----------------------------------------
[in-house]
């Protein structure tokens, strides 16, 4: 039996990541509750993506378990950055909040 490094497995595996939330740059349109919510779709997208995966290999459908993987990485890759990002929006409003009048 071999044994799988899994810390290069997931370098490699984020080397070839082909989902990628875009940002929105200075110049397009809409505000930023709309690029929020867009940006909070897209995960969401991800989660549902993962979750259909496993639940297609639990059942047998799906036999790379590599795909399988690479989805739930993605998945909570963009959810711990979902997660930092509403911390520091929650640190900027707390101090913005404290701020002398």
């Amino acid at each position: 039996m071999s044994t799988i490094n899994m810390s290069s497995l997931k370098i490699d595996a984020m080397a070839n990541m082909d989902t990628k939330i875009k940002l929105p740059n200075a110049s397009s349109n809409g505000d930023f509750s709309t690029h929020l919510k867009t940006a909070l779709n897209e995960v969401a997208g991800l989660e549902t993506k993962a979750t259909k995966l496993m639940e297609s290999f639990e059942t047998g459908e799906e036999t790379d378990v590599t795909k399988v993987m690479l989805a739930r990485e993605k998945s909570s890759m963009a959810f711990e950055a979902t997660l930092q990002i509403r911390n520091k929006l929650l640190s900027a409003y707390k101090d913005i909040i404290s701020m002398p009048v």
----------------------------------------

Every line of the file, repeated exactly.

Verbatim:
[in-house]
């Protein structure tokens, strides 16, 4: 039996990541509750993506378990950055909040 490094497995595996939330740059349109919510779709997208995966290999459908993987990485890759990002929006409003009048 071999044994799988899994810390290069997931370098490699984020080397070839082909989902990628875009940002929105200075110049397009809409505000930023709309690029929020867009940006909070897209995960969401991800989660549902993962979750259909496993639940297609639990059942047998799906036999790379590599795909399988690479989805739930993605998945909570963009959810711990979902997660930092509403911390520091929650640190900027707390101090913005404290701020002398």
């Amino acid at each position: 039996m071999s044994t799988i490094n899994m810390s290069s497995l997931k370098i490699d595996a984020m080397a070839n990541m082909d989902t990628k939330i875009k940002l929105p740059n200075a110049s397009s349109n809409g505000d930023f509750s709309t690029h929020l919510k867009t940006a909070l779709n897209e995960v969401a997208g991800l989660e549902t993506k993962a979750t259909k995966l496993m639940e297609s290999f639990e059942t047998g459908e799906e036999t790379d378990v590599t795909k399988v993987m690479l989805a739930r990485e993605k998945s909570s890759m963009a959810f711990e950055a979902t997660l930092q990002i509403r911390n520091k929006l929650l640190s900027a409003y707390k101090d913005i909040i404290s701020m002398p009048v």